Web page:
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McIntyre v. Ohio Elections Commission

Significance, Talley V. California, Regulation Of The Electoral Process, "exacting Scrutiny", . . . Or Perhaps Not

Petitioner

Joseph McIntyre, Executor of the Estate of Margaret McIntyre

Respondent

Ohio Elections Commission

Petitioner's Claim

That 3599.09(A) of the Ohio Code violates the right to free speech under the First Amendment.

Chief Lawyer for Petitioner

David Goldberger

Chief Lawyer for Respondent

Andrew I. Sutter

Justices for the Court

Stephen Breyer, Ruth Bader Ginsburg, Anthony M. Kennedy, Sandra Day O'Connor, David H. Souter, John Paul Stevens (writing for the Court), Clarence Thomas

Justices Dissenting

William H. Rehnquist, Antonin Scalia

Place

Washington, D.C.

Date of Decision

19 April 1995

Decision

The Court, reversing a lower court's ruling, held that an Ohio statute prohibiting anonymous campaign literature was unconstitutional.

Anonymity Part of Original Intent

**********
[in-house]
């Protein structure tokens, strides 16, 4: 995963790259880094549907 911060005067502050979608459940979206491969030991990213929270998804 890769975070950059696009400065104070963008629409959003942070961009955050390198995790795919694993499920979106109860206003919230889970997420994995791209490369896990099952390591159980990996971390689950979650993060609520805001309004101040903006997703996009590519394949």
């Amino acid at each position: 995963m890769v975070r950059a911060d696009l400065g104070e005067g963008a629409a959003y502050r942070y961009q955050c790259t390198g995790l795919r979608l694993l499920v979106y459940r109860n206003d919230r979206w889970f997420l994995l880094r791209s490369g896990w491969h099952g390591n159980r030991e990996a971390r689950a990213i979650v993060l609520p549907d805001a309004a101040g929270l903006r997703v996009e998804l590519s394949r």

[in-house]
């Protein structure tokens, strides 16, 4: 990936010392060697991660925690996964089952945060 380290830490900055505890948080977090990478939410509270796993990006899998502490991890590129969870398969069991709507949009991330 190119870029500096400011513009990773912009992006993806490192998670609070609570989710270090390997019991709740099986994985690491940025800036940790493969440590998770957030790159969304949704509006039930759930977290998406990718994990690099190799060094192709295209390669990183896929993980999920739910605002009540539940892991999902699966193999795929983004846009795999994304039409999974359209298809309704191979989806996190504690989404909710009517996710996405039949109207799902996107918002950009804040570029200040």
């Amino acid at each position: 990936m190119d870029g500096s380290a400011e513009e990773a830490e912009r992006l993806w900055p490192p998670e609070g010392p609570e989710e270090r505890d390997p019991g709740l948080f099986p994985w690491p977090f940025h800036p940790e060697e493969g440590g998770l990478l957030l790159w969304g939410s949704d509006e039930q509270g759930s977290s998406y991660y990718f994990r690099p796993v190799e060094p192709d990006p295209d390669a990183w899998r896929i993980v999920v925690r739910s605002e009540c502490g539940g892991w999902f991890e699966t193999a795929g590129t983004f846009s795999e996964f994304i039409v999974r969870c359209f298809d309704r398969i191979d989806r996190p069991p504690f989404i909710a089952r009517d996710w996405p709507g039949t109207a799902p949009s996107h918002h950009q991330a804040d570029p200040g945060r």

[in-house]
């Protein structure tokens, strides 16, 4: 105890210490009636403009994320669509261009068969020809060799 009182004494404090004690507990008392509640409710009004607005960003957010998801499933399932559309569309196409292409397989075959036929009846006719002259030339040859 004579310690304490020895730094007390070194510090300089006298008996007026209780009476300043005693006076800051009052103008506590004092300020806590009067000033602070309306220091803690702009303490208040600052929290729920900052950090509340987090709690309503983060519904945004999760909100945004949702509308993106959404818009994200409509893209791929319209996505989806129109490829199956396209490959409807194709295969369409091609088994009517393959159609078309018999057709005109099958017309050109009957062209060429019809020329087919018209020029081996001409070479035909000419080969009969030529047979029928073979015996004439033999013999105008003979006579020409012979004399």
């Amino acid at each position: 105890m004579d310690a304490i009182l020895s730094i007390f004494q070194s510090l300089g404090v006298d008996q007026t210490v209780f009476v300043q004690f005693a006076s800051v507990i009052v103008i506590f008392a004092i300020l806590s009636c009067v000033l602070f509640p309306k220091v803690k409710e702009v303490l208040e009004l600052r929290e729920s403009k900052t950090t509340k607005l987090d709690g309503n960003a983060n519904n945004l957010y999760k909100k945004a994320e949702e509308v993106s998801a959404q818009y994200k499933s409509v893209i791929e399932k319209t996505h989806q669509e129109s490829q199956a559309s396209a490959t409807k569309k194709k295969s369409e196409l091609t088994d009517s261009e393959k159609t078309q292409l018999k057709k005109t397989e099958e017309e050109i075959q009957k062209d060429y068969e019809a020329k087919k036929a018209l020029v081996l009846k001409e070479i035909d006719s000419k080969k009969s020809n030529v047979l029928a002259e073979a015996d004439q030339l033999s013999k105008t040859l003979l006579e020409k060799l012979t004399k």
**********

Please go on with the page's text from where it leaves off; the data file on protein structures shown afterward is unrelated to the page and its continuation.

Justice Thomas filed a concurring opinion agreeing with the Court's judgment, but not its reasoning. Thomas presented a history of anonymous publishing in the United States, to establish that the original intent of the First Amendment encompasses anonymous publishing. The Court's reasoning in the case, he argued, was largely irrelevant; it was the framers' understanding that was important.

Related Cases

  • State v. Babst, 135 N.E. 525 (1922).
  • Talley v. California, 362 U.S. 60 (1960).
  • Miami Herald Publishing Company v. Tornillo, 418 U.S. 241 (1974).
  • Buckley v. Valeo, 424 U.S. 1 (1976).
  • First National Bank of Boston v. Bellotti, 435 U.S. 765 (1978).

Additional topics

Law Library - American Law and Legal InformationNotable Trials and Court Cases - 1981 to 1988